Old fartism sneaks up on you. One day you’re young and vibrant, the next you make a noise when you sit down. The transition happens fast, especially once you have kids. As soon as all your clothes are covered in snot smears and you find yourself referring to ‘please’ as ‘the magic word’, Old Fartism gains a hold from which you may never escape. Where once you went clubbing and enjoyed long, luxurious holidays, suddenly you find Radio 1 so banal it causes you to shout ‘text it up your arse’ in a sandwich shop.
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You can, however, make a conscious effort to resist some of Old Fartism’s most misanthropic excesses. Just because you think ‘bae’ is a defence and aerospace concern and believe everyone under 30 has ruined their jeans by falling over in the playground, it doesn’t mean you need to develop a seething resentment of millennials. And, far more importantly, just because you’ve passed 40, it doesn’t mean you have to think that Jaguar is the National Trust of car makers.
Yet I see this particular branch of Old Fartism a lot, most recently at the announcement of the new E-Pace SUV. To my mind, this is a handsome little thing. It seems to have an attractive spec and, while I don’t particularly want one myself, I can see why it has come to exist. But take a dive into the comments sections online, where Old Fartism spreads like a harrumphing, self-righteous virus, and you’ll discover a whole flotilla of bores who think Jaguar should only make the 1968 XJ6 saloon.
No doubt, this was a tremendous-looking car, and so were its descendants. I’d take a Series 3 with the V12, if you’re asking. I like the way they look, and so, clearly, did the people who designed the mid-’90s XJ, which went back to the fluted bonnet and slender tail lights of the car from the ’60s. I enjoyed this interpretation so much I bought one – in black with cream leather and a wonderful supercharged V8 at the front. To this day I have pangs of regret about selling it. But that doesn’t mean I want the E-Pace stricken from the record, the F-Pace driven into the sea, and Jaguar’s saloon-car range replaced with retro facsimiles of the ’68 XJ.
Pish and posh splutter the Old Farts of the forums, that’s what a ‘proper’ Jaguar looks like. Yeah, well I’ve got a thought for you chaps: if you liked ‘proper’ Jags so much, why didn’t you buy one? Because it’s pretty clear from the sales figures that most of you didn’t. Oh, everyone liked the idea of backward-looking Jags all flutey and chromey and slathered in hide, but the sales figures were lousy. It’s what you might call VW Corrado syndrome. Everyone likes the idea and wails with sorrow when it gets taken away, but few slap down the cash when it matters. And that’s how we end up with the E-Pace. Jaguar has to make cars that the market wants and in a contemporary style because, as it turns out, most people don’t want retro Jags, they just want to bemoan their absence.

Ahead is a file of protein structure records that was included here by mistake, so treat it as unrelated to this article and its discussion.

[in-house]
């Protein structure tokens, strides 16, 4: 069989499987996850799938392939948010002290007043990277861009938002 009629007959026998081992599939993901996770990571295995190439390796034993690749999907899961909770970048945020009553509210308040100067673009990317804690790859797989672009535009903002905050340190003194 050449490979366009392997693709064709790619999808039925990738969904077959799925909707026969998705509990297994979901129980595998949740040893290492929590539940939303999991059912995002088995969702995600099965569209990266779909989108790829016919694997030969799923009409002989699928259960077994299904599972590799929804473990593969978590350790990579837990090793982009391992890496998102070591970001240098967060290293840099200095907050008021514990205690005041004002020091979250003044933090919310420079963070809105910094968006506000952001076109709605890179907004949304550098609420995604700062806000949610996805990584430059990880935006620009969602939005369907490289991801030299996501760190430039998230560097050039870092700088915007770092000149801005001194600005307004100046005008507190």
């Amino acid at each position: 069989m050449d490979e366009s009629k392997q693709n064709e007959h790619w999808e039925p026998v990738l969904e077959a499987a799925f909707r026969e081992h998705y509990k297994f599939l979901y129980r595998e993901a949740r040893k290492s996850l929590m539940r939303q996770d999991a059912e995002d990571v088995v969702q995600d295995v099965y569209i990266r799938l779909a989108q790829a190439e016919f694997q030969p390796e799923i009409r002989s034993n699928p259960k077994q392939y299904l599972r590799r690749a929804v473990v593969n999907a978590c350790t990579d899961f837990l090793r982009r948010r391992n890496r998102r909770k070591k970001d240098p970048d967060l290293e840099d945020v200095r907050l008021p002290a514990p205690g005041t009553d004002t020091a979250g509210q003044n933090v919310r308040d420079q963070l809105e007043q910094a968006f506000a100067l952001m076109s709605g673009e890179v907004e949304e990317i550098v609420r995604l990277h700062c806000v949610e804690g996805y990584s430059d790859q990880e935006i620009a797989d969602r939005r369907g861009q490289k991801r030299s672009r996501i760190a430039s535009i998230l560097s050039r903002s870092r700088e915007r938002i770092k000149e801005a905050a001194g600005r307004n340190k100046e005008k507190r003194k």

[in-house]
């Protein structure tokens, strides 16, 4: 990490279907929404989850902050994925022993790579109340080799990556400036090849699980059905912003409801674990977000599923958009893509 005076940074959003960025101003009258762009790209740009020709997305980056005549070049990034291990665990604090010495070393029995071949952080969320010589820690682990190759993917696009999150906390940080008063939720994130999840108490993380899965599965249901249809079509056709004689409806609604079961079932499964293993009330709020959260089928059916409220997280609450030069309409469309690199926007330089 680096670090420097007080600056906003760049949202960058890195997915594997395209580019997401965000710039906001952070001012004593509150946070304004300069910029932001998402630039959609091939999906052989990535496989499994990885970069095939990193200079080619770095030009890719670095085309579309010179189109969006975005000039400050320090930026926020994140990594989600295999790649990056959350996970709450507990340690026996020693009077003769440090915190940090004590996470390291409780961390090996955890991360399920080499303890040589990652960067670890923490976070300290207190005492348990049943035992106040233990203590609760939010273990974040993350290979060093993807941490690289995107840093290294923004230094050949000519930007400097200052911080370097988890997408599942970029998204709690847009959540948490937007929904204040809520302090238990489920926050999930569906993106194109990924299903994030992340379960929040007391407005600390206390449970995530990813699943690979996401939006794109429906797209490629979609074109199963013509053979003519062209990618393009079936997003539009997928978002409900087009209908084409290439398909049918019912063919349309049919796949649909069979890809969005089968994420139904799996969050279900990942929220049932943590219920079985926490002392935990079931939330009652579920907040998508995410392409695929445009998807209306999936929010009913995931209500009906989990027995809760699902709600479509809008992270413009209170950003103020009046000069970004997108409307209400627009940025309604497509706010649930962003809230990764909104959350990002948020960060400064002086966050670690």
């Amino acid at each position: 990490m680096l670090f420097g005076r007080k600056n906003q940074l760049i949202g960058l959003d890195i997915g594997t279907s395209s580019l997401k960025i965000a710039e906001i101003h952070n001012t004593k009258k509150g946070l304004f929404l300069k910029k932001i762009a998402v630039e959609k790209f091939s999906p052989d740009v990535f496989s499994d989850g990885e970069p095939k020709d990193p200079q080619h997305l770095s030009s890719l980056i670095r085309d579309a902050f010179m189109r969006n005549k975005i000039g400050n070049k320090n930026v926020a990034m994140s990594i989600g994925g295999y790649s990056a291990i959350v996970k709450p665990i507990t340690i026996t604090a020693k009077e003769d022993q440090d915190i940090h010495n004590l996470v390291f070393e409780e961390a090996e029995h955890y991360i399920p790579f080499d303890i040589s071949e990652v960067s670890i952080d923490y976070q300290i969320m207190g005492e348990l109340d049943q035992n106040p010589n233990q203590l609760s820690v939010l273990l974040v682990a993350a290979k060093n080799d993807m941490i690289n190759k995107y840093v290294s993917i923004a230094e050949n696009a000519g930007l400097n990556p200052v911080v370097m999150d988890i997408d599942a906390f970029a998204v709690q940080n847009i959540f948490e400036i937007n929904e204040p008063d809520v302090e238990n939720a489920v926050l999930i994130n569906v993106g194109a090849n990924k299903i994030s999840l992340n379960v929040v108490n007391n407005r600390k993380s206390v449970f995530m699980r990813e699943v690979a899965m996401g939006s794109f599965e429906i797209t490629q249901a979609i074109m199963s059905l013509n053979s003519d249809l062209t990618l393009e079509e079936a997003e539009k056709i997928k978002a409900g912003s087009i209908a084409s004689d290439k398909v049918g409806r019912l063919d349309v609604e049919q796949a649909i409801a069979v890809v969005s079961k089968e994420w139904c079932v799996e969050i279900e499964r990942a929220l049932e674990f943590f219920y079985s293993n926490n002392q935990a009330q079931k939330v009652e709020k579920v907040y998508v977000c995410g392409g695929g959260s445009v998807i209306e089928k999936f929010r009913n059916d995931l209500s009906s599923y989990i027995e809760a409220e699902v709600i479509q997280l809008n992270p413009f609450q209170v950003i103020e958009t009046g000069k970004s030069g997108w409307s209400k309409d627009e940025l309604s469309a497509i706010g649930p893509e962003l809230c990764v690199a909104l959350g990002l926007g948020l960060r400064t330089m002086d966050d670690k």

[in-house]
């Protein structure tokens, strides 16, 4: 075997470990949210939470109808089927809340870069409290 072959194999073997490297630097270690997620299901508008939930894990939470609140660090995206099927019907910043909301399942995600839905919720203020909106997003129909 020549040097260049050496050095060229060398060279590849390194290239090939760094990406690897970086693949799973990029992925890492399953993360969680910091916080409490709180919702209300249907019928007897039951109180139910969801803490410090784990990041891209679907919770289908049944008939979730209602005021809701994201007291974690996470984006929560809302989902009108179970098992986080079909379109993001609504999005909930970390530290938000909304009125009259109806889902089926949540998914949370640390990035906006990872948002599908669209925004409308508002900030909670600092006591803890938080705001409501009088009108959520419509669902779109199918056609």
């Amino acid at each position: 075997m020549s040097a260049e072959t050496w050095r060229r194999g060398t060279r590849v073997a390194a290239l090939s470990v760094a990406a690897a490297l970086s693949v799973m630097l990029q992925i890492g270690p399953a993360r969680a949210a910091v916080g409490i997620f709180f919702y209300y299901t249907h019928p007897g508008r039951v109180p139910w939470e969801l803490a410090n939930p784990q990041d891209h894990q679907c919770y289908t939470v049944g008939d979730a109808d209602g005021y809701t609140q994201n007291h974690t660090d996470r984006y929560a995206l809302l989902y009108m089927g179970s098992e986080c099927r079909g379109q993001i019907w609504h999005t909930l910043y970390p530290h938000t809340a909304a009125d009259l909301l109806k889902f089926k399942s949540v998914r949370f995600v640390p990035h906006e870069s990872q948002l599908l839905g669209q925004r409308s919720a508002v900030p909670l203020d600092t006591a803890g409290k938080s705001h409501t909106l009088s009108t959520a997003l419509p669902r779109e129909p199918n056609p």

What’s worse is that, in its day, the original XJ6 was not tweedy and safe, it was mind-bogglingly futuristic. So too the XJ-S – a little too much since it remained untainted by customers for much of its life and only the passage of time has made us realise it’s actually quite excellent. I imagine Old Farts would have spent much of the period 1975-96 whinging about how it didn’t look like a Series 1 E-type. All the best Jags, even the early, digi-dialled, rectangular- headlamped XJ40s were forward-looking cars. And now we have the E-Pace, which has the fashionable tech and is of the most fashionable genre of car. It’s not futuristic, but it’s certainly on the money. It’s a car Jag has to make and, assuming it hits the mark on sales, it pays for the continued existence of the snorty, naughty F-type, which is exactly the sort of caddishly wicked and dynamically amusing car we as evo-heads want to see. It’s Jag’s version of The Porsche Cayenne Equation.
I suspect this doesn’t cut it with Old Farts. They want Jaguar to be pickled in aspic and perfectly preserved from a time when Harold Wilson was prime minister. Well it won’t do. This moronic, misty-eyed, backward-looking belief that everything was better in the past will be the eventual ruination of Britain. Hankering after a mythical time when children were polite, policemen stood on street corners and every Jag had a plank for a dash is only preventing us from moving onwards.
I can and do moan about this stuff because I’m increasingly an Old Fart. But while I’ll happily rage about apostrophe misuse and the baffling mystery of Snapchat, I can promise my children one thing: I only want new Jags to be modern.
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